Sparkle Report: Week of January 30th



Good Afternoon Sparklers!
This week, I’m offering up some great ways to connect with your kids whether it be playing chopped on a Friday night or talking about shopping – – spending time with your girl never goes out of style! And while were talking about style, I’ve got some exciting news for you … I have been invited to be a regular online contributor for BELLA Magazine. You can read my article about kids and consent here and be sure to head on over to my Facebook page and let me know what you think of this week’s report and send me some pictures of you and the fam playing some “games!”

Love and Learning,

To Do … Make Family Time Fun Again!

Do you feel like you’re competing with your girl’s iPhone for her attention these days? Does it seem like scrolling through her Instagram feed takes priority over dinner table conversations or walking the dog together? Well, if you wanna have more influence over your girl than social media does, you’ve gotta be more engaging and fun than that smartphone! No small task I know. Think about why you enjoy spending time in certain places, doing certain things. Usually it’s because it’s fun, interesting and there’s no pressure or stress involved. Make home feel that way for your girl so she’ll want to hang out more! Here’s some inspiration on how to (re)connect your teen girl to the home!

Spark the Conversation:
Let’s keep this one simple. Just come right out and tell your daughter (and other children as well) that you want to spend more time with her. Not in a way that makes her feel guilty, but in a way that lets her know you “really like her” – I mean like a step-in-front-of-a-stampede-of-wild-horses kind of “like.” Make it clear that even though you know she enjoys the company of her friends, you too can be lots of fun! Ask her how she’d bring some fun into your home and brainstorm together. Tell her you want to make time for engaging activities on weeknights after homework is done instead of always waiting for the weekends. And if all else fails, invite those friends of hers over to the house, and as Hannah Montana said, you’ll get “the best of both worlds!”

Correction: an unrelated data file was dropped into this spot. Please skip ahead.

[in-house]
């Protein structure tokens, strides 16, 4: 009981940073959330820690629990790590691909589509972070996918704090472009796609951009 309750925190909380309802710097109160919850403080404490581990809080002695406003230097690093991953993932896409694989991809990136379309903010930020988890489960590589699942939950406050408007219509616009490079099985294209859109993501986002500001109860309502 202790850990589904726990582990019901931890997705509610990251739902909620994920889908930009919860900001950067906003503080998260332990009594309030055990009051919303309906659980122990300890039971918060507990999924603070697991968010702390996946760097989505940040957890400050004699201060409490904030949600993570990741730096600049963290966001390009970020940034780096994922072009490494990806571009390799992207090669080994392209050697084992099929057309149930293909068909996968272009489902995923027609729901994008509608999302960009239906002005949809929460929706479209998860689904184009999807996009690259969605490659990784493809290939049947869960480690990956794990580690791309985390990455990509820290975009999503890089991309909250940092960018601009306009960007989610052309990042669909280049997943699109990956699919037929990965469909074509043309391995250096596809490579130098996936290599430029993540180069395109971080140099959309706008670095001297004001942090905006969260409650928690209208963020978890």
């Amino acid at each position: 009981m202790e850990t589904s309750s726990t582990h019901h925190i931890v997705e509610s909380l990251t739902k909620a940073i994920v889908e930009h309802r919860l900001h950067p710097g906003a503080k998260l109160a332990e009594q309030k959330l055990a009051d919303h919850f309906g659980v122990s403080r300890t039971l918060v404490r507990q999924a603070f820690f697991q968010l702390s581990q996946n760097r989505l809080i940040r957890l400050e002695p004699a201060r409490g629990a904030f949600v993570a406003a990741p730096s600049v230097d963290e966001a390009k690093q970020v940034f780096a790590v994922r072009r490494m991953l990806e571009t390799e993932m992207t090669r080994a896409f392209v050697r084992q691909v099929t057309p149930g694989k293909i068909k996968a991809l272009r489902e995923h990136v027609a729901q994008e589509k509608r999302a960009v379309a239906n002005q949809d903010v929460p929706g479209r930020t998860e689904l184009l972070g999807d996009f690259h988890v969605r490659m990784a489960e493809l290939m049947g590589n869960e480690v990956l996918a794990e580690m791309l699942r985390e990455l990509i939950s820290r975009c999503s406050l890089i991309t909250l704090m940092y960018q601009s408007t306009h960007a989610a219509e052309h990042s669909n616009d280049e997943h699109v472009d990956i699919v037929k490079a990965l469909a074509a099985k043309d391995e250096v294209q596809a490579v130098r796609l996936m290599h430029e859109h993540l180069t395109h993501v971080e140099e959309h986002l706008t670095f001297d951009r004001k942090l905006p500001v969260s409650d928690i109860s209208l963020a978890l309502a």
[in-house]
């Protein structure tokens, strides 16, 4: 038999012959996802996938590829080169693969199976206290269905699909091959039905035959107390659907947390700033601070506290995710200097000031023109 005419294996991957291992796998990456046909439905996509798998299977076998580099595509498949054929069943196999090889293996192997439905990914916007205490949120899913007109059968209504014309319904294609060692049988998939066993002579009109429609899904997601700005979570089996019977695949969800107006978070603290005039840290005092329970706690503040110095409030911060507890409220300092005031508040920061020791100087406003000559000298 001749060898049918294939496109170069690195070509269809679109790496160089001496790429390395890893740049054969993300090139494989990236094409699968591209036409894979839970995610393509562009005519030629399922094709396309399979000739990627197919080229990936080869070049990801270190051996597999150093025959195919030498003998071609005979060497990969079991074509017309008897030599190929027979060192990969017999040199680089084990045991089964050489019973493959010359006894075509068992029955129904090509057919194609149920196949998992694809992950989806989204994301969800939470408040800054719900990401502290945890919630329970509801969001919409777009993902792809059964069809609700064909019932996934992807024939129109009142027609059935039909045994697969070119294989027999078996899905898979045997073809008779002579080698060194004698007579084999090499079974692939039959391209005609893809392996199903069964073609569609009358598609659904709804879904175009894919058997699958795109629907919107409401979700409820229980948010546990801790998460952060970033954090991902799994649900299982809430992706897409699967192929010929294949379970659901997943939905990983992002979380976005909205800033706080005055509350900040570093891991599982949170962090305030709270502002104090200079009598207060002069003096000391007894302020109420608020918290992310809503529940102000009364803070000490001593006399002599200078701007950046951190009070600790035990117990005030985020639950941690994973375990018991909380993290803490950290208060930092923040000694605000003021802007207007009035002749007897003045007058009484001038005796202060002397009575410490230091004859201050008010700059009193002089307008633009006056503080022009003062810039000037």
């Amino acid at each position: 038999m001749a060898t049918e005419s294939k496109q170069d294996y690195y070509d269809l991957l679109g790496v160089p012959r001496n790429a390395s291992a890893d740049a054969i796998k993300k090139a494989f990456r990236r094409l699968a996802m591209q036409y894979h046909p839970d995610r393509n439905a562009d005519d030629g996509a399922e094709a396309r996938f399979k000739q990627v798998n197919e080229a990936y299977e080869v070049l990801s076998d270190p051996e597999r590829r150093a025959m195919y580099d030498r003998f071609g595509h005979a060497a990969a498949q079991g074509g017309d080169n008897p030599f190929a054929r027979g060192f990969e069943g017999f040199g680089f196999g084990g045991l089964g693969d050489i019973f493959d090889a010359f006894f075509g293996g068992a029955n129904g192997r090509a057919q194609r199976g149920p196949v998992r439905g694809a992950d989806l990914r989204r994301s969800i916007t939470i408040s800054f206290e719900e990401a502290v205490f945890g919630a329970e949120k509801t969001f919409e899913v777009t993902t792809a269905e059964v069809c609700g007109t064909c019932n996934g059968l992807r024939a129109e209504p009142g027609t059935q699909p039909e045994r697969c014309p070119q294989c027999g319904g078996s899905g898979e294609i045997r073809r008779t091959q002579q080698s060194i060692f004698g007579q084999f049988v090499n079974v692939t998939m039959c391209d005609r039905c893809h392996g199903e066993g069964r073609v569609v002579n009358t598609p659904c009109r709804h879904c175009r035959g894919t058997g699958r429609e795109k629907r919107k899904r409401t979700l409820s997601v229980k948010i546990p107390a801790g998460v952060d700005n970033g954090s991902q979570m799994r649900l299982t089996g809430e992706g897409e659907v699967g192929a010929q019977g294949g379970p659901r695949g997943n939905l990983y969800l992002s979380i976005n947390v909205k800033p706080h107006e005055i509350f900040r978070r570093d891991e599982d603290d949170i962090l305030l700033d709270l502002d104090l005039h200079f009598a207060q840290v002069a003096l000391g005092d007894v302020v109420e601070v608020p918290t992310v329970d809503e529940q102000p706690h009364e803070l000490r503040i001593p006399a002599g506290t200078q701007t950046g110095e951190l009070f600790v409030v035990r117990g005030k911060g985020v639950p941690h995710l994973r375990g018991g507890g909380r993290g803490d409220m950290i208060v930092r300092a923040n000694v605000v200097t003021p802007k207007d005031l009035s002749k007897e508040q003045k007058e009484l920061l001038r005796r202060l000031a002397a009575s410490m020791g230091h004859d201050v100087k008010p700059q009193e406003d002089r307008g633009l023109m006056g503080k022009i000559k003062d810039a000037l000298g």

To Buy … New Gen Board Games

Sorry Stratego, Trouble and Monopoly… love ya, but there’s a new batch of games in town and they’re pretty feisty! Cards Against Humanity, Speak Out and Pie Face are the new games on the block and kids and adults alike are having a ball with these. Family game night is back IN with these choices, and don’t you always love a reason to sit around the table and laugh with your kids — no screens allowed?

Cards Against Humanity is a game in which players match absurd answers with prompts to create the funniest fill in the blank statement. Warning: this is not a game that is appropriate for kids right out of the box. There are many cards that are sexually explicit, politically incorrect or feature profanity. I was able to clean it up pretty quickly for older kids just by removing the cards that I deemed inappropriate for my kids’ ages. For kids under 12, Apples to Apples is a great substitute, no clean up required!

If you’re on Facebook, you’ve probably seen video ads for Speak Out, or possibly even your friends have posted their own videos. In this game, a player puts in a dental-style mouthpiece and tries to pronounce a phrase written on a card. Other players must guess the phrase. Some of the phrases might sound slightly naughty, which made my older kids feel like they got away with something. Even if no one guesses the phrases, just looking at each other wearing the mouthpieces is quality entertainment! Pie Face Game is a ball for all ages as well. Each player takes turns spinning the spinner to see how many clicks they must turn the device that may, you guessed it, pie their face. Keep whipped cream stocked up, because kids can never get enough of seeing adults wiping “pie” out of their hair!

Spark the Conversation: